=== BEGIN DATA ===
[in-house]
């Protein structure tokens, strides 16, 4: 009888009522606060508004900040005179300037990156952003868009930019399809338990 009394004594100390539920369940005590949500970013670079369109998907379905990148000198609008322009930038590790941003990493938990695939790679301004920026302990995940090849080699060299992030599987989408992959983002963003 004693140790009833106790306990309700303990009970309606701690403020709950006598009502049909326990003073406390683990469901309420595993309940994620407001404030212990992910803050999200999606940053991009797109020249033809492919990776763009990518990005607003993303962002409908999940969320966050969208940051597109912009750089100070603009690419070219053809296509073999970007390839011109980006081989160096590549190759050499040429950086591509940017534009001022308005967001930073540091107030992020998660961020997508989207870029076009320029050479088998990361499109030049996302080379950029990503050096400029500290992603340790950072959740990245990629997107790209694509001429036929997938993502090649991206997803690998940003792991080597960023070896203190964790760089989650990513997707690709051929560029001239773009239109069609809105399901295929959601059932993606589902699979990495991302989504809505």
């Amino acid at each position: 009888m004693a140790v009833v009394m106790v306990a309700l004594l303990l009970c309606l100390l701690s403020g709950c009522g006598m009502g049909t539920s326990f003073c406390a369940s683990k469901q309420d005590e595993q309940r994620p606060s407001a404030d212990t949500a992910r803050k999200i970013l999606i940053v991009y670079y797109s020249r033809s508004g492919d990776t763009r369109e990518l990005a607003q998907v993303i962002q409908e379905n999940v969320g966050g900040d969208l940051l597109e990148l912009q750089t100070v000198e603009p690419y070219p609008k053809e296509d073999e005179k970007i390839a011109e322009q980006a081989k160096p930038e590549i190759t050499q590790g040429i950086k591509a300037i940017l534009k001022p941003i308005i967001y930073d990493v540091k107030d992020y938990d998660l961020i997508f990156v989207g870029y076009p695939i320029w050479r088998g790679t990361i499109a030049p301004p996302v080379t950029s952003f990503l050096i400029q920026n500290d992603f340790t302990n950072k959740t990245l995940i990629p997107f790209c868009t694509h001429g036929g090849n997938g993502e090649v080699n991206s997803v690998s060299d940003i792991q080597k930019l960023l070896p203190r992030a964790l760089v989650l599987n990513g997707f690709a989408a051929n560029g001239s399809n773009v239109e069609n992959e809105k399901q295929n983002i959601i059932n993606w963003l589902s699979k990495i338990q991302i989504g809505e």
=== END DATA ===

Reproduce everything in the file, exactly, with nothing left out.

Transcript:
[in-house]
């Protein structure tokens, strides 16, 4: 009888009522606060508004900040005179300037990156952003868009930019399809338990 009394004594100390539920369940005590949500970013670079369109998907379905990148000198609008322009930038590790941003990493938990695939790679301004920026302990995940090849080699060299992030599987989408992959983002963003 004693140790009833106790306990309700303990009970309606701690403020709950006598009502049909326990003073406390683990469901309420595993309940994620407001404030212990992910803050999200999606940053991009797109020249033809492919990776763009990518990005607003993303962002409908999940969320966050969208940051597109912009750089100070603009690419070219053809296509073999970007390839011109980006081989160096590549190759050499040429950086591509940017534009001022308005967001930073540091107030992020998660961020997508989207870029076009320029050479088998990361499109030049996302080379950029990503050096400029500290992603340790950072959740990245990629997107790209694509001429036929997938993502090649991206997803690998940003792991080597960023070896203190964790760089989650990513997707690709051929560029001239773009239109069609809105399901295929959601059932993606589902699979990495991302989504809505």
């Amino acid at each position: 009888m004693a140790v009833v009394m106790v306990a309700l004594l303990l009970c309606l100390l701690s403020g709950c009522g006598m009502g049909t539920s326990f003073c406390a369940s683990k469901q309420d005590e595993q309940r994620p606060s407001a404030d212990t949500a992910r803050k999200i970013l999606i940053v991009y670079y797109s020249r033809s508004g492919d990776t763009r369109e990518l990005a607003q998907v993303i962002q409908e379905n999940v969320g966050g900040d969208l940051l597109e990148l912009q750089t100070v000198e603009p690419y070219p609008k053809e296509d073999e005179k970007i390839a011109e322009q980006a081989k160096p930038e590549i190759t050499q590790g040429i950086k591509a300037i940017l534009k001022p941003i308005i967001y930073d990493v540091k107030d992020y938990d998660l961020i997508f990156v989207g870029y076009p695939i320029w050479r088998g790679t990361i499109a030049p301004p996302v080379t950029s952003f990503l050096i400029q920026n500290d992603f340790t302990n950072k959740t990245l995940i990629p997107f790209c868009t694509h001429g036929g090849n997938g993502e090649v080699n991206s997803v690998s060299d940003i792991q080597k930019l960023l070896p203190r992030a964790l760089v989650l599987n990513g997707f690709a989408a051929n560029g001239s399809n773009v239109e069609n992959e809105k399901q295929n983002i959601i059932n993606w963003l589902s699979k990495i338990q991302i989504g809505e």